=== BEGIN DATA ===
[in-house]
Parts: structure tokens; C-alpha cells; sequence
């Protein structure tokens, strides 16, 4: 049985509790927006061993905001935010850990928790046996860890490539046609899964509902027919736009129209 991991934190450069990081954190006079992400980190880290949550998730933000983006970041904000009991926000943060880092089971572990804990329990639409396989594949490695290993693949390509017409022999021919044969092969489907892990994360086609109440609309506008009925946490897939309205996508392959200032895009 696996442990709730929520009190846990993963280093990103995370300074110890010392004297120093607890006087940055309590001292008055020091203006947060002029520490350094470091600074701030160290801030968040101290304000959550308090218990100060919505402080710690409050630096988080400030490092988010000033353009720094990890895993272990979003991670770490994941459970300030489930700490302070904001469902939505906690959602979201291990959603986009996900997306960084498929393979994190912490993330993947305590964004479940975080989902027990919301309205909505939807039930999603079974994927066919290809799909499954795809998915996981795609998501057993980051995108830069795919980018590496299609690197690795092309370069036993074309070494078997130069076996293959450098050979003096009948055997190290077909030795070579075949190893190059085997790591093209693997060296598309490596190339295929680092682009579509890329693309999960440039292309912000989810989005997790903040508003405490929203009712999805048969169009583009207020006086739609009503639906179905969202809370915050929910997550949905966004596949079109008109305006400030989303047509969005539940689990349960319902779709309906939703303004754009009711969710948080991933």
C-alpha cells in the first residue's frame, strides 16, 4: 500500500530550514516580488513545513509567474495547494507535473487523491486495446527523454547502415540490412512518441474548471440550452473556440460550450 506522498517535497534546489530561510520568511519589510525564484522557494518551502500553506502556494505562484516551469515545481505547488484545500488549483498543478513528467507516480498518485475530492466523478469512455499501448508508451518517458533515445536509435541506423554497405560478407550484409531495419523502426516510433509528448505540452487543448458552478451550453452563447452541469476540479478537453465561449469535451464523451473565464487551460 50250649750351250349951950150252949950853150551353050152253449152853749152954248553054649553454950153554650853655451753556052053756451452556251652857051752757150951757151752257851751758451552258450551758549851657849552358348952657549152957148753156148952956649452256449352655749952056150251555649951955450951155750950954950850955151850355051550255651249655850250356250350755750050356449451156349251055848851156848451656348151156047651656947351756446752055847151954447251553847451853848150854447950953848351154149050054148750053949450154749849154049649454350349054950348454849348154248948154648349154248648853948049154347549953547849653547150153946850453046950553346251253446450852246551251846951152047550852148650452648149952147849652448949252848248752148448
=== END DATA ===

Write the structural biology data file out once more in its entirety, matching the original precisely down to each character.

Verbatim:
[in-house]
Parts: structure tokens; C-alpha cells; sequence
């Protein structure tokens, strides 16, 4: 049985509790927006061993905001935010850990928790046996860890490539046609899964509902027919736009129209 991991934190450069990081954190006079992400980190880290949550998730933000983006970041904000009991926000943060880092089971572990804990329990639409396989594949490695290993693949390509017409022999021919044969092969489907892990994360086609109440609309506008009925946490897939309205996508392959200032895009 696996442990709730929520009190846990993963280093990103995370300074110890010392004297120093607890006087940055309590001292008055020091203006947060002029520490350094470091600074701030160290801030968040101290304000959550308090218990100060919505402080710690409050630096988080400030490092988010000033353009720094990890895993272990979003991670770490994941459970300030489930700490302070904001469902939505906690959602979201291990959603986009996900997306960084498929393979994190912490993330993947305590964004479940975080989902027990919301309205909505939807039930999603079974994927066919290809799909499954795809998915996981795609998501057993980051995108830069795919980018590496299609690197690795092309370069036993074309070494078997130069076996293959450098050979003096009948055997190290077909030795070579075949190893190059085997790591093209693997060296598309490596190339295929680092682009579509890329693309999960440039292309912000989810989005997790903040508003405490929203009712999805048969169009583009207020006086739609009503639906179905969202809370915050929910997550949905966004596949079109008109305006400030989303047509969005539940689990349960319902779709309906939703303004754009009711969710948080991933």
C-alpha cells in the first residue's frame, strides 16, 4: 500500500530550514516580488513545513509567474495547494507535473487523491486495446527523454547502415540490412512518441474548471440550452473556440460550450 506522498517535497534546489530561510520568511519589510525564484522557494518551502500553506502556494505562484516551469515545481505547488484545500488549483498543478513528467507516480498518485475530492466523478469512455499501448508508451518517458533515445536509435541506423554497405560478407550484409531495419523502426516510433509528448505540452487543448458552478451550453452563447452541469476540479478537453465561449469535451464523451473565464487551460 50250649750351250349951950150252949950853150551353050152253449152853749152954248553054649553454950153554650853655451753556052053756451452556251652857051752757150951757151752257851751758451552258450551758549851657849552358348952657549152957148753156148952956649452256449352655749952056150251555649951955450951155750950954950850955151850355051550255651249655850250356250350755750050356449451156349251055848851156848451656348151156047651656947351756446752055847151954447251553847451853848150854447950953848351154149050054148750053949450154749849154049649454350349054950348454849348154248948154648349154248648853948049154347549953547849653547150153946850453046950553346251253446450852246551251846951152047550852148650452648149952147849652448949252848248752148448